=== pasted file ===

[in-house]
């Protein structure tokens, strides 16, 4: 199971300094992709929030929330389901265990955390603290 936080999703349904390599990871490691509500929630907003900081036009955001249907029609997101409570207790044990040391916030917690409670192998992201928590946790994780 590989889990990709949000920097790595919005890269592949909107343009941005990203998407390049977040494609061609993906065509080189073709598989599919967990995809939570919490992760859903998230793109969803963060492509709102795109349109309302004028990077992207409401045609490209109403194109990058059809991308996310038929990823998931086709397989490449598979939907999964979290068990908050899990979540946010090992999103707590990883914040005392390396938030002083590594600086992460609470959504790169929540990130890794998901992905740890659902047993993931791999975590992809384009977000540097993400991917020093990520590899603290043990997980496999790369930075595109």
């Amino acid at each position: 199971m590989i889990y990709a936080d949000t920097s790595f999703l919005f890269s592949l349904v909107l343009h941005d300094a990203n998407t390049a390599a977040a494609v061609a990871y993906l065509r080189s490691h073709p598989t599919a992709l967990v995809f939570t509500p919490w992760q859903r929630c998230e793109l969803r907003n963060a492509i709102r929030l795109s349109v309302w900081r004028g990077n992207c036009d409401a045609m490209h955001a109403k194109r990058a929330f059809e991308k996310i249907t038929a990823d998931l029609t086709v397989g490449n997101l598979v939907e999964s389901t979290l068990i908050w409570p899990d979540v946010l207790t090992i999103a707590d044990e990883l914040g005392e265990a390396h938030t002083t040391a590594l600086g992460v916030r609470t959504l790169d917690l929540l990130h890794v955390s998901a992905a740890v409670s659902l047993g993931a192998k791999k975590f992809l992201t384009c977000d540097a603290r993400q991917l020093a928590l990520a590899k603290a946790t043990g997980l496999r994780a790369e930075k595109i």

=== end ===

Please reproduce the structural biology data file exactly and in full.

[in-house]
């Protein structure tokens, strides 16, 4: 199971300094992709929030929330389901265990955390603290 936080999703349904390599990871490691509500929630907003900081036009955001249907029609997101409570207790044990040391916030917690409670192998992201928590946790994780 590989889990990709949000920097790595919005890269592949909107343009941005990203998407390049977040494609061609993906065509080189073709598989599919967990995809939570919490992760859903998230793109969803963060492509709102795109349109309302004028990077992207409401045609490209109403194109990058059809991308996310038929990823998931086709397989490449598979939907999964979290068990908050899990979540946010090992999103707590990883914040005392390396938030002083590594600086992460609470959504790169929540990130890794998901992905740890659902047993993931791999975590992809384009977000540097993400991917020093990520590899603290043990997980496999790369930075595109």
């Amino acid at each position: 199971m590989i889990y990709a936080d949000t920097s790595f999703l919005f890269s592949l349904v909107l343009h941005d300094a990203n998407t390049a390599a977040a494609v061609a990871y993906l065509r080189s490691h073709p598989t599919a992709l967990v995809f939570t509500p919490w992760q859903r929630c998230e793109l969803r907003n963060a492509i709102r929030l795109s349109v309302w900081r004028g990077n992207c036009d409401a045609m490209h955001a109403k194109r990058a929330f059809e991308k996310i249907t038929a990823d998931l029609t086709v397989g490449n997101l598979v939907e999964s389901t979290l068990i908050w409570p899990d979540v946010l207790t090992i999103a707590d044990e990883l914040g005392e265990a390396h938030t002083t040391a590594l600086g992460v916030r609470t959504l790169d917690l929540l990130h890794v955390s998901a992905a740890v409670s659902l047993g993931a192998k791999k975590f992809l992201t384009c977000d540097a603290r993400q991917l020093a928590l990520a590899k603290a946790t043990g997980l496999r994780a790369e930075k595109i």